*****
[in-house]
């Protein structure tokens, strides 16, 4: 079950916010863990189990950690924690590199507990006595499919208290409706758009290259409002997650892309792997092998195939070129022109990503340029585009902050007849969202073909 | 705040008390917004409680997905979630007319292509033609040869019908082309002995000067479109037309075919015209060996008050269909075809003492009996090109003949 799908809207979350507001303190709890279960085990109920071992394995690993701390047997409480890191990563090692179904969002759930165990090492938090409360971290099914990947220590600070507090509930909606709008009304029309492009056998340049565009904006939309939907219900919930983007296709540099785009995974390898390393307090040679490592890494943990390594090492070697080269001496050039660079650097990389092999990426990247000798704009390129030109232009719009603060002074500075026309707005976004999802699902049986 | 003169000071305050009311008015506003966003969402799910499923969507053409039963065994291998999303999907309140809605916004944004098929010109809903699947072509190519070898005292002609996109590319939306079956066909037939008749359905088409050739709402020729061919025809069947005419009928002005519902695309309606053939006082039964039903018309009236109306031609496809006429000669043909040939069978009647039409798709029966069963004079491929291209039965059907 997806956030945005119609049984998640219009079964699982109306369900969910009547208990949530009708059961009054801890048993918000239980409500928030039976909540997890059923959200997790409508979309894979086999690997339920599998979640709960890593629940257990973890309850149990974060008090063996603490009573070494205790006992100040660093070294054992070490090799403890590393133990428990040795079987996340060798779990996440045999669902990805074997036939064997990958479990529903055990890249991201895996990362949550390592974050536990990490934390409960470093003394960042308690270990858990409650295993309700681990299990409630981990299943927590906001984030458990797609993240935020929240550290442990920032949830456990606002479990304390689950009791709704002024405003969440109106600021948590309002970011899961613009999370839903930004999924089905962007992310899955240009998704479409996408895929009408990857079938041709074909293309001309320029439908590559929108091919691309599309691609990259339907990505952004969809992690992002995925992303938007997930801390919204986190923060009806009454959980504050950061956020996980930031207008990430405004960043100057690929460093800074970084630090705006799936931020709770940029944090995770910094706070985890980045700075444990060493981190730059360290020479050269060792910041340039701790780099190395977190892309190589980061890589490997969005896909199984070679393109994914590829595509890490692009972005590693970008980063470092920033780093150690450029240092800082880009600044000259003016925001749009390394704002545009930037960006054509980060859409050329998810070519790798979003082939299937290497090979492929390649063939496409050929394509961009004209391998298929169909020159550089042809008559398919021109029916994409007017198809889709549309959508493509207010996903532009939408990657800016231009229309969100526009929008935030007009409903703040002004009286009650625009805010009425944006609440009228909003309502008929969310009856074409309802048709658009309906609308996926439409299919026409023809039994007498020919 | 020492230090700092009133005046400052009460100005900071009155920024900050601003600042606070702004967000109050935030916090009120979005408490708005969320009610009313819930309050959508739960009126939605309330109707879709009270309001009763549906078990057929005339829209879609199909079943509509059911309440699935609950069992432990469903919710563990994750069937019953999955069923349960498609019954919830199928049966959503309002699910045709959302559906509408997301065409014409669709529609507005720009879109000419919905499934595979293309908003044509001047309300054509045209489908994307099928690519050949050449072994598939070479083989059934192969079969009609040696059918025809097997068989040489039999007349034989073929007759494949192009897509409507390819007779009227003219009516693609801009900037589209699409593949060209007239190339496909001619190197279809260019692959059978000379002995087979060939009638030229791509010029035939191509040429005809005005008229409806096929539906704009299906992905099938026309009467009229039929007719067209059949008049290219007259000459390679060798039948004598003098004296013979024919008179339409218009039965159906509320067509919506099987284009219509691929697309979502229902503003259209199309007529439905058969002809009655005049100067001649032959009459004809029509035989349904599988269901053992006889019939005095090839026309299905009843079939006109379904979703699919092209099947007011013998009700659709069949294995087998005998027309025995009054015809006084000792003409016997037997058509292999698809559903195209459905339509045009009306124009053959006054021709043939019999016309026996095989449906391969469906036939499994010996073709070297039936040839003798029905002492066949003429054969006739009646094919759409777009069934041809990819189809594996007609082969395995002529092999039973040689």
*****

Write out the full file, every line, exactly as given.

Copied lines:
[in-house]
């Protein structure tokens, strides 16, 4: 079950916010863990189990950690924690590199507990006595499919208290409706758009290259409002997650892309792997092998195939070129022109990503340029585009902050007849969202073909 | 705040008390917004409680997905979630007319292509033609040869019908082309002995000067479109037309075919015209060996008050269909075809003492009996090109003949 799908809207979350507001303190709890279960085990109920071992394995690993701390047997409480890191990563090692179904969002759930165990090492938090409360971290099914990947220590600070507090509930909606709008009304029309492009056998340049565009904006939309939907219900919930983007296709540099785009995974390898390393307090040679490592890494943990390594090492070697080269001496050039660079650097990389092999990426990247000798704009390129030109232009719009603060002074500075026309707005976004999802699902049986 | 003169000071305050009311008015506003966003969402799910499923969507053409039963065994291998999303999907309140809605916004944004098929010109809903699947072509190519070898005292002609996109590319939306079956066909037939008749359905088409050739709402020729061919025809069947005419009928002005519902695309309606053939006082039964039903018309009236109306031609496809006429000669043909040939069978009647039409798709029966069963004079491929291209039965059907 997806956030945005119609049984998640219009079964699982109306369900969910009547208990949530009708059961009054801890048993918000239980409500928030039976909540997890059923959200997790409508979309894979086999690997339920599998979640709960890593629940257990973890309850149990974060008090063996603490009573070494205790006992100040660093070294054992070490090799403890590393133990428990040795079987996340060798779990996440045999669902990805074997036939064997990958479990529903055990890249991201895996990362949550390592974050536990990490934390409960470093003394960042308690270990858990409650295993309700681990299990409630981990299943927590906001984030458990797609993240935020929240550290442990920032949830456990606002479990304390689950009791709704002024405003969440109106600021948590309002970011899961613009999370839903930004999924089905962007992310899955240009998704479409996408895929009408990857079938041709074909293309001309320029439908590559929108091919691309599309691609990259339907990505952004969809992690992002995925992303938007997930801390919204986190923060009806009454959980504050950061956020996980930031207008990430405004960043100057690929460093800074970084630090705006799936931020709770940029944090995770910094706070985890980045700075444990060493981190730059360290020479050269060792910041340039701790780099190395977190892309190589980061890589490997969005896909199984070679393109994914590829595509890490692009972005590693970008980063470092920033780093150690450029240092800082880009600044000259003016925001749009390394704002545009930037960006054509980060859409050329998810070519790798979003082939299937290497090979492929390649063939496409050929394509961009004209391998298929169909020159550089042809008559398919021109029916994409007017198809889709549309959508493509207010996903532009939408990657800016231009229309969100526009929008935030007009409903703040002004009286009650625009805010009425944006609440009228909003309502008929969310009856074409309802048709658009309906609308996926439409299919026409023809039994007498020919 | 020492230090700092009133005046400052009460100005900071009155920024900050601003600042606070702004967000109050935030916090009120979005408490708005969320009610009313819930309050959508739960009126939605309330109707879709009270309001009763549906078990057929005339829209879609199909079943509509059911309440699935609950069992432990469903919710563990994750069937019953999955069923349960498609019954919830199928049966959503309002699910045709959302559906509408997301065409014409669709529609507005720009879109000419919905499934595979293309908003044509001047309300054509045209489908994307099928690519050949050449072994598939070479083989059934192969079969009609040696059918025809097997068989040489039999007349034989073929007759494949192009897509409507390819007779009227003219009516693609801009900037589209699409593949060209007239190339496909001619190197279809260019692959059978000379002995087979060939009638030229791509010029035939191509040429005809005005008229409806096929539906704009299906992905099938026309009467009229039929007719067209059949008049290219007259000459390679060798039948004598003098004296013979024919008179339409218009039965159906509320067509919506099987284009219509691929697309979502229902503003259209199309007529439905058969002809009655005049100067001649032959009459004809029509035989349904599988269901053992006889019939005095090839026309299905009843079939006109379904979703699919092209099947007011013998009700659709069949294995087998005998027309025995009054015809006084000792003409016997037997058509292999698809559903195209459905339509045009009306124009053959006054021709043939019999016309026996095989449906391969469906036939499994010996073709070297039936040839003798029905002492066949003429054969006739009646094919759409777009069934041809990819189809594996007609082969395995002529092999039973040689």